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B-Keeper lets the drummer set the pace for pre-programmed music

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January 18, 2011

Instead of having pre-programmed music determine the pace of a band's songs, the Beat-Keep...

Instead of having pre-programmed music determine the pace of a band's songs, the Beat-Keeper plugin for Ableton Live allows drummers to take back control

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There was a time when the tempo of a band's performance was left in the capable hands of the drummer. But as pre-programmed, sequenced music started to creep into both studio and live work, the beat-master found himself being shackled by the pace set by the invader's metronome-like click track. Now researchers at Queen Mary, University of London's Centre for Digital Music have developed some clever software that puts the power to control tempo back into the mighty limbs of the band's time-keeper.

The latest version of the Beat-Keeper software – or B-Keeper for short – syncs with Ableton Live as a MaxForLive plugin and works by feeding the click track of the sequenced music, or Live's internal click default, and the sound from both kick and snare drums into the software. It then compares both inputs and adjusts the output of the pre-programmed music now commonly integrated into songs to match the pace set by the drummer – within a five per cent variation margin either way.

Parameter screen of the B-Keeper plugin

B-Keeper needs to be able to register the starting tempo of a track (by clicking sticks or using a preset), after which it allows drummers to speed up or slow down the tempo of any piece of pre-programmed music. A pitch-tracking algorithm ensures that the tempo can be altered without affecting pitch. The software can also detect fills, swing and syncopation, although the developers recognize that this functionality may not be foolproof.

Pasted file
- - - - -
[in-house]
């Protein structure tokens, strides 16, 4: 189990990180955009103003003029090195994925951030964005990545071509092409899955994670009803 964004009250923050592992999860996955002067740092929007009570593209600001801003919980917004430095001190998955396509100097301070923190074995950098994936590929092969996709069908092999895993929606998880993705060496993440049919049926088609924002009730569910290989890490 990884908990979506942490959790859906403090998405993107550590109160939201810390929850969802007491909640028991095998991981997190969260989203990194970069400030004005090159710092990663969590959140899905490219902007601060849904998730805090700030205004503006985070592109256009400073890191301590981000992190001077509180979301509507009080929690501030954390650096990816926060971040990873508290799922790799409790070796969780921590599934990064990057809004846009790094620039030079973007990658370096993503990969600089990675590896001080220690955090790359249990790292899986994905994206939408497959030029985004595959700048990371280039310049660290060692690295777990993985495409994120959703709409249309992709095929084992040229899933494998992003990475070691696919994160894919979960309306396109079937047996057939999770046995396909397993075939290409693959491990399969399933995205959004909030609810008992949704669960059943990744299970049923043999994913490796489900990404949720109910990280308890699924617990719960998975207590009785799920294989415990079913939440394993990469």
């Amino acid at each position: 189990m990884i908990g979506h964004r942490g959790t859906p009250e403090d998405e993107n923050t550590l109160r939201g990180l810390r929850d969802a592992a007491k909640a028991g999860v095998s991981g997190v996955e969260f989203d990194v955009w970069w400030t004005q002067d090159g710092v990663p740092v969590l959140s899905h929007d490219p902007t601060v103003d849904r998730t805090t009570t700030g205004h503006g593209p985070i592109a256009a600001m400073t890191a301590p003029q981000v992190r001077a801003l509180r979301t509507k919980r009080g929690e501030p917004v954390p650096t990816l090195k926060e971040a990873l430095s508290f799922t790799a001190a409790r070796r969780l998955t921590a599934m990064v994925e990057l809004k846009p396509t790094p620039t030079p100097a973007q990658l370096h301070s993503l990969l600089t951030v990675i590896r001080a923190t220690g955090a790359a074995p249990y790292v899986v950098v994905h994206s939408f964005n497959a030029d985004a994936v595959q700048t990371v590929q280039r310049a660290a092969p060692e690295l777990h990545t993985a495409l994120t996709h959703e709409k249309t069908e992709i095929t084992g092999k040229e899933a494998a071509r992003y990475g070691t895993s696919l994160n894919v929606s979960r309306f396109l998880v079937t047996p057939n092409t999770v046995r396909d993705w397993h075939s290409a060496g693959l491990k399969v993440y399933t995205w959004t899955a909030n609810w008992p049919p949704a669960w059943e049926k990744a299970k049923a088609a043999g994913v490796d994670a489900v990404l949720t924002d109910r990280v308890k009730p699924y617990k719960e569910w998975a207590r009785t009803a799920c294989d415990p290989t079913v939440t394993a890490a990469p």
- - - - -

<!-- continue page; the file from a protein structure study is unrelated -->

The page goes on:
The end result is said to offer a more human, live feel to recordings and stage performances, breaking through the confines of the predetermined rhythm set by the sequenced music and allowing for more improvisation and spontaneity. The software developed by the Centre for Digital Music has been given a thorough testing in both live and studio situations by project leader Dr Andrew Robertson's own band.

"We've used B-Keeper at gigs in the UK, Belgium and Luxembourg, and it makes a noticeable difference in terms of helping to create a better atmosphere and letting the band feed off and bond with the crowd," says Dr Robertson. "Our studio work is also benefiting from the flexibility B-Keeper gives us when we're recording our material."

The software plugin is available now for download, but you will also need some additional applications to get it to run. Full details are available at B-Keeper.

About the Author
Paul Ridden While Paul is loath to reveal his age, he will admit to cutting his IT teeth on a TRS-80 (although he won't say which version). An obsessive fascination with computer technology blossomed from hobby into career before the desire for sunnier climes saw him wave a fond farewell to his native Blighty in favor of Bordeaux, France. He's now a dedicated newshound pursuing the latest bleeding edge tech for Gizmag.   All articles by Paul Ridden
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